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VW Up! not down with Oz

Up in the air: Volkswagen's Up! city car - seen here in electric E-Up! concept guise - might not make it to Australia.

Keen Polo pricing and sourcing uncertainties may keep the Up! from rising Down Under

Volkswagen logo10 May 2010

By BYRON MATHIOUDAKIS

VOLKSWAGEN’S upcoming baby car based on its Up concept cars is not a guaranteed starter for Australia, according to VW Australia managing director Anke Koeckler.

Speaking to GoAuto at the launch of the fifth-generation A05 Polo in Brisbane this month, the local Volkswagen boss revealed that the company was still investigating if there is space under the light car segment in Australia for the German brand.

“There are always some opportunities,” Ms Koeckler said.

“I am not saying that we are missing out on opportunities in the market right now, because this is where we are and you know about other projects which we are examining … but we have not yet decided.

“With the Polo already (cheaper than the last one by $300) … we have a very good starting point for our customers in terms of value.”

Expected to be badged Lupo in deference to the A03 Polo-based A00 sub-B vehicle built by Seat in Spain for Volkswagen from 1999 to 2005, the Up/Lupo should surface sometime in 2012.

It will be the company’s long-awaited city car follow-up, taking the place of the Brazilian-built Fox that has also never been offered in Australia.

3 center imageWith progressive styling overseen by Volkswagen design chief Walter de Silva, the Up/Lupo will spearhead a number of zero-emissions models for the company, in hatch, sedan, people mover and even cabriolet shapes, if overseas reports are to be believed.

Dimensionally it will measure about 3.5 metres long, 1.5m tall, 1.65m wide, and sit on a wheelbase of about 2.5m.

But the Up/Lupo’s Bratislava, Slovakia, manufacturing base may prove too distant for Volkswagen Australia, particularly as profit margins in this segment of the market are slim at best.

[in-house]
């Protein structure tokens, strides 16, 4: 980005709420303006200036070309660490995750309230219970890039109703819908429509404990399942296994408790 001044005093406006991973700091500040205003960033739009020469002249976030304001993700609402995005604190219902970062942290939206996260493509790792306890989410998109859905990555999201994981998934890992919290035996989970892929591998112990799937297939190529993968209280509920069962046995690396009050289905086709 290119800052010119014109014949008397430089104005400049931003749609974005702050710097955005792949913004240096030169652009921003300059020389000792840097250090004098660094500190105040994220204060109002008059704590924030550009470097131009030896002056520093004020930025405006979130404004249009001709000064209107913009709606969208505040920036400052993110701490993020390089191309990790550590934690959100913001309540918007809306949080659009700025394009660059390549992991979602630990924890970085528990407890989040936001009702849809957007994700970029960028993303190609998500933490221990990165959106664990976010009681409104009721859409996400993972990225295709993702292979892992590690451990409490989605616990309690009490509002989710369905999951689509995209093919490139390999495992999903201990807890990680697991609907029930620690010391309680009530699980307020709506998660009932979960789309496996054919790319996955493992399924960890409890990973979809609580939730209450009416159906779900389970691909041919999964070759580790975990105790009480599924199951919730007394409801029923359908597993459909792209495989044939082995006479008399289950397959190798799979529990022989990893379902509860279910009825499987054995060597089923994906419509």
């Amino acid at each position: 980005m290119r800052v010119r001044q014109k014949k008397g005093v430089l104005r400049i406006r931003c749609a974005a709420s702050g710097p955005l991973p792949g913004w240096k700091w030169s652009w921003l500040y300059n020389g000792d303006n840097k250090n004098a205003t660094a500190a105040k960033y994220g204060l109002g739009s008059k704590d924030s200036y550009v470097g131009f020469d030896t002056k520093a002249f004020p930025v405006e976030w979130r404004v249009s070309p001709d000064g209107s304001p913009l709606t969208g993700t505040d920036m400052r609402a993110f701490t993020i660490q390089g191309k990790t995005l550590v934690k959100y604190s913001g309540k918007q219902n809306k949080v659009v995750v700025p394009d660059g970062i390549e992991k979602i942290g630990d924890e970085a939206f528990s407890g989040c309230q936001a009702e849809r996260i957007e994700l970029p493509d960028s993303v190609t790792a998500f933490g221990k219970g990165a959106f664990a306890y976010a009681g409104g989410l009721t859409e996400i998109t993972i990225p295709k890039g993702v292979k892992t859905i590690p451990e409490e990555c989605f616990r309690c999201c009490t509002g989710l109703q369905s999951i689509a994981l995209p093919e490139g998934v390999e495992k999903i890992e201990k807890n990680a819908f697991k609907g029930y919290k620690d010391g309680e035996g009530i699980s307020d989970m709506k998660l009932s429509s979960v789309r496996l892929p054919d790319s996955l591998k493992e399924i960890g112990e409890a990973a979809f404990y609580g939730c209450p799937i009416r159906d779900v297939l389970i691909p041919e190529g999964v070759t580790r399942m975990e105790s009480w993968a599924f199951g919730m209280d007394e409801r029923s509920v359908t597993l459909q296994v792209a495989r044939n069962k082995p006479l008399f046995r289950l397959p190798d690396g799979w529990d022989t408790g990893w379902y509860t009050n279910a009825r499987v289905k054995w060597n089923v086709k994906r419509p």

Nevertheless, with Volkswagen’s recent 19.5 per cent acquisition and subsequent investment agreement with Japan’s Suzuki Motor Company, another less expensive sub-B or A-segment (Smart/Toyota iQ sized) vehicle to the Up/Lupo from a cheaper manufacturing source could open up the possibilities for Australian baby car buyers in the mid to long term.

Right now though, Volkswagen’s latest pricing strategy with the Polo sees a marked increase in standard specification (mostly safety related) coupled with a modest price drop of $300 for the entry-level Trendline three-door hatch.

The resulting $16,690 opening gambit places the Polo right among the mid-level range of light cars sold in Australia, as defined by the Toyota Yaris YR, Mazda2 Neo, Ford Fiesta CL and Suzuki Swift.

Currently, only Suzuki offers a vehicle beneath the established light-car segment in Australia, and that car – the three-cylinder Alto five-door hatch – is imported from India – a potential manufacturing source for the next sub-B Volkswagen city car. A combined model could even replace both in the middle of this decade.

Interestingly, in the light of the Suzuki tie-in, the Swift was not mentioned by Ms Koeckler as the potential rival to the new Polo, despite the former’s continuing good sales form and price point positioning that sees it stand right up against the Spanish-made German.

At the Frankfurt motor show in September last year, Volkswagen declared that the production version of the Up/Lupo will be “the Beetle of the 21st Century” when it arrives by 2013.

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